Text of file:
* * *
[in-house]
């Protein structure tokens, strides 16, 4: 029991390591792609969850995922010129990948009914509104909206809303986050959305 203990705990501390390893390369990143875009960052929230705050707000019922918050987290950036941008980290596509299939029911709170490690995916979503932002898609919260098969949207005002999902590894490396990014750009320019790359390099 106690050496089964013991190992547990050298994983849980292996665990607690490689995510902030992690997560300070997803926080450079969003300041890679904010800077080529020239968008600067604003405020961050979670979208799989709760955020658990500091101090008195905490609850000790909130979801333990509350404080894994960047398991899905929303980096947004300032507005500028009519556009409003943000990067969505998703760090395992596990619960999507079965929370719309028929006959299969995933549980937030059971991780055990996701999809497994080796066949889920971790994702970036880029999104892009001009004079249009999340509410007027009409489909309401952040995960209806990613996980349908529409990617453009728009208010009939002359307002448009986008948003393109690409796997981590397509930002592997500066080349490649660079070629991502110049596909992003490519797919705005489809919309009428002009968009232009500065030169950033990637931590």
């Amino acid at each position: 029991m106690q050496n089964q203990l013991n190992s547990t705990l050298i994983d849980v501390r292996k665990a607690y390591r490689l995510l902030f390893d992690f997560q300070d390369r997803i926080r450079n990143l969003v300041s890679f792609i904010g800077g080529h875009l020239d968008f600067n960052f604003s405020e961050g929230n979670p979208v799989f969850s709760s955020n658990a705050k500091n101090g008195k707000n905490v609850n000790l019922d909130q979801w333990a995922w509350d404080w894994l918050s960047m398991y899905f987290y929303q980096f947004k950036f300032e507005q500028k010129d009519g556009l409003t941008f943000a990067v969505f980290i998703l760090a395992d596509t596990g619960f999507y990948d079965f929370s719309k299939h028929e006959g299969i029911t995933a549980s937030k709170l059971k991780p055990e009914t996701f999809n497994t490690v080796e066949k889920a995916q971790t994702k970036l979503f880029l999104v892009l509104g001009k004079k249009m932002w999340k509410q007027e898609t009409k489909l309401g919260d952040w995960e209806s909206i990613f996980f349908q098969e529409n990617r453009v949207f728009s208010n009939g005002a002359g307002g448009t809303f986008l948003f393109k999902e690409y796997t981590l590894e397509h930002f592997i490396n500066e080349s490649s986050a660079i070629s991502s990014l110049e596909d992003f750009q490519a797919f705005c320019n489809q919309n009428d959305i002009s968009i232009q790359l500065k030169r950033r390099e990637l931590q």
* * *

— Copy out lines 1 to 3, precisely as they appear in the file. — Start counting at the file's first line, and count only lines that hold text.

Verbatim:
[in-house]
């Protein structure tokens, strides 16, 4: 029991390591792609969850995922010129990948009914509104909206809303986050959305 203990705990501390390893390369990143875009960052929230705050707000019922918050987290950036941008980290596509299939029911709170490690995916979503932002898609919260098969949207005002999902590894490396990014750009320019790359390099 106690050496089964013991190992547990050298994983849980292996665990607690490689995510902030992690997560300070997803926080450079969003300041890679904010800077080529020239968008600067604003405020961050979670979208799989709760955020658990500091101090008195905490609850000790909130979801333990509350404080894994960047398991899905929303980096947004300032507005500028009519556009409003943000990067969505998703760090395992596990619960999507079965929370719309028929006959299969995933549980937030059971991780055990996701999809497994080796066949889920971790994702970036880029999104892009001009004079249009999340509410007027009409489909309401952040995960209806990613996980349908529409990617453009728009208010009939002359307002448009986008948003393109690409796997981590397509930002592997500066080349490649660079070629991502110049596909992003490519797919705005489809919309009428002009968009232009500065030169950033990637931590």
């Amino acid at each position: 029991m106690q050496n089964q203990l013991n190992s547990t705990l050298i994983d849980v501390r292996k665990a607690y390591r490689l995510l902030f390893d992690f997560q300070d390369r997803i926080r450079n990143l969003v300041s890679f792609i904010g800077g080529h875009l020239d968008f600067n960052f604003s405020e961050g929230n979670p979208v799989f969850s709760s955020n658990a705050k500091n101090g008195k707000n905490v609850n000790l019922d909130q979801w333990a995922w509350d404080w894994l918050s960047m398991y899905f987290y929303q980096f947004k950036f300032e507005q500028k010129d009519g556009l409003t941008f943000a990067v969505f980290i998703l760090a395992d596509t596990g619960f999507y990948d079965f929370s719309k299939h028929e006959g299969i029911t995933a549980s937030k709170l059971k991780p055990e009914t996701f999809n497994t490690v080796e066949k889920a995916q971790t994702k970036l979503f880029l999104v892009l509104g001009k004079k249009m932002w999340k509410q007027e898609t009409k489909l309401g919260d952040w995960e209806s909206i990613f996980f349908q098969e529409n990617r453009v949207f728009s208010n009939g005002a002359g307002g448009t809303f986008l948003f393109k999902e690409y796997t981590l590894e397509h930002f592997i490396n500066e080349s490649s986050a660079i070629s991502s990014l110049e596909d992003f750009q490519a797919f705005c320019n489809q919309n009428d959305i002009s968009i232009q790359l500065k030169r950033r390099e990637l931590q």